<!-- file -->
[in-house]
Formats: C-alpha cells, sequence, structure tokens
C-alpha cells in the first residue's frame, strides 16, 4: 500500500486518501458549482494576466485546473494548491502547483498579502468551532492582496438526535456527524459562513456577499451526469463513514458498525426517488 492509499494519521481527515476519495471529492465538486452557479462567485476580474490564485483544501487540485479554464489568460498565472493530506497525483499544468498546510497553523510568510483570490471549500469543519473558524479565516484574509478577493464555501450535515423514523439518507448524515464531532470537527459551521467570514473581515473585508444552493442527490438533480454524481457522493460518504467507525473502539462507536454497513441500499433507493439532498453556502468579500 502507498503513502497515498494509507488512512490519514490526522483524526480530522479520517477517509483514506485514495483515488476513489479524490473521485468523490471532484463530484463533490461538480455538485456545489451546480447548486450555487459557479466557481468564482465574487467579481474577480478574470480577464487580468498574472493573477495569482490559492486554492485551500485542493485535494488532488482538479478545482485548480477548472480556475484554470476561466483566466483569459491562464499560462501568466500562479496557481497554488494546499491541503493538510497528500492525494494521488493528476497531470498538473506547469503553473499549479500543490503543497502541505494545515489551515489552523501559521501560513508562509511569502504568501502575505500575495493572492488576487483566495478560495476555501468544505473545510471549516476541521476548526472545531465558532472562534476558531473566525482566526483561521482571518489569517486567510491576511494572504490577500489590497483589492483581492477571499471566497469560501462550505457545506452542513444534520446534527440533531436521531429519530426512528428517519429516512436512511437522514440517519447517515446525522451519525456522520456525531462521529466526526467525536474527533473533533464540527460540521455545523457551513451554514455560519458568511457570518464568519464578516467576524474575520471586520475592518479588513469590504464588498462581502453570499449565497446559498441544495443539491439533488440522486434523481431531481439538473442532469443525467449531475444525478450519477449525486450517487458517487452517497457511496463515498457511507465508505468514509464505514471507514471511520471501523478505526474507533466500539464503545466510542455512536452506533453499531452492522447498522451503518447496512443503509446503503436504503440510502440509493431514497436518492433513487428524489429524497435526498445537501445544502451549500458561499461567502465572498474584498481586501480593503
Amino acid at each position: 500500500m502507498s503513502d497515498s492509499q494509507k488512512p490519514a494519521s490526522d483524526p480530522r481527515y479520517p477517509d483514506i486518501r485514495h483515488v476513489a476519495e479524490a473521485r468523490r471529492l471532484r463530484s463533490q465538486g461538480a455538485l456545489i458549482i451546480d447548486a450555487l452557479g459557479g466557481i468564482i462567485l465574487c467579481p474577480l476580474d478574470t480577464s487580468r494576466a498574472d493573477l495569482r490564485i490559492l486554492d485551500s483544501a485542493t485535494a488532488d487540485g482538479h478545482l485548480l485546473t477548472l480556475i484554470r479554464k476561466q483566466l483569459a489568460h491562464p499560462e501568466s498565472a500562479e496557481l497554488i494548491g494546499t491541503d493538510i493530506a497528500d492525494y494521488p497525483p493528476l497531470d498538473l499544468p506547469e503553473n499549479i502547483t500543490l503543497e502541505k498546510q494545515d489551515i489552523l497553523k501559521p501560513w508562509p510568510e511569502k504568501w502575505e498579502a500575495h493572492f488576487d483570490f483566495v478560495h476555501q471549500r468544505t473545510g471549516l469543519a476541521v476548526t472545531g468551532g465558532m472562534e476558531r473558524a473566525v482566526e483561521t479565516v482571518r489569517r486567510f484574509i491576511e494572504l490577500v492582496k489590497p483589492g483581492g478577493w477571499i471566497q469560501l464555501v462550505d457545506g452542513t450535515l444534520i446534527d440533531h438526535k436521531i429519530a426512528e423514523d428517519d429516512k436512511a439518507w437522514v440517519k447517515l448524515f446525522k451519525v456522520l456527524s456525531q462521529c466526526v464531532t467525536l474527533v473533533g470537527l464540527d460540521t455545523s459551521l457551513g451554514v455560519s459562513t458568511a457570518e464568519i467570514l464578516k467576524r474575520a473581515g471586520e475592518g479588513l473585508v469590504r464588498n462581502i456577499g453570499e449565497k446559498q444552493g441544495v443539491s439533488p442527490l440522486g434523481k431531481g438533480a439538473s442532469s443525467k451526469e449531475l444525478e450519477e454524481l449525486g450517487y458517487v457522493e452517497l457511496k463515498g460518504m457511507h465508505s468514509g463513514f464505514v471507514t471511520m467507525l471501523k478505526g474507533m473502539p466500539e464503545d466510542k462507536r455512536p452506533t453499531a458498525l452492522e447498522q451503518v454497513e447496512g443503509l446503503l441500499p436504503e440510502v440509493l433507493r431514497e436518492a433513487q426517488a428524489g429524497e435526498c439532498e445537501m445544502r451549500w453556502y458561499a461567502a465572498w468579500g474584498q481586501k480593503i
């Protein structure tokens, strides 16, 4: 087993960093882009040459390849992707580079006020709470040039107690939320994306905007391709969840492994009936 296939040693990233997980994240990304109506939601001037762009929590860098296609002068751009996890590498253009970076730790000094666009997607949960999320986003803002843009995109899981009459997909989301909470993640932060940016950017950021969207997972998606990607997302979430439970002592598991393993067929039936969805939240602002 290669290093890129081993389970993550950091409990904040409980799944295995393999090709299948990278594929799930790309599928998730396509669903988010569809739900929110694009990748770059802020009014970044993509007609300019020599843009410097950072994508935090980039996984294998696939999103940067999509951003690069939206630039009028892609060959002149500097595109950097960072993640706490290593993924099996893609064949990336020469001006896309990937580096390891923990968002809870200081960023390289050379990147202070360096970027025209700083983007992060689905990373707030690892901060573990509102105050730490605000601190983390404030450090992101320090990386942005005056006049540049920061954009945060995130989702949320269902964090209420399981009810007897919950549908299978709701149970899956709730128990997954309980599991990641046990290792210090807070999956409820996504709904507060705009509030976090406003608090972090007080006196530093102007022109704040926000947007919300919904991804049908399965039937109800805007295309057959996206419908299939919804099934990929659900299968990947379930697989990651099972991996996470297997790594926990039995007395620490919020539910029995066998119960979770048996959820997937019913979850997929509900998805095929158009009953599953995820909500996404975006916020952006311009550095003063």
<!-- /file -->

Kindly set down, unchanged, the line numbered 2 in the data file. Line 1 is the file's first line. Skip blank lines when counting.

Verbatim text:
Formats: C-alpha cells, sequence, structure tokens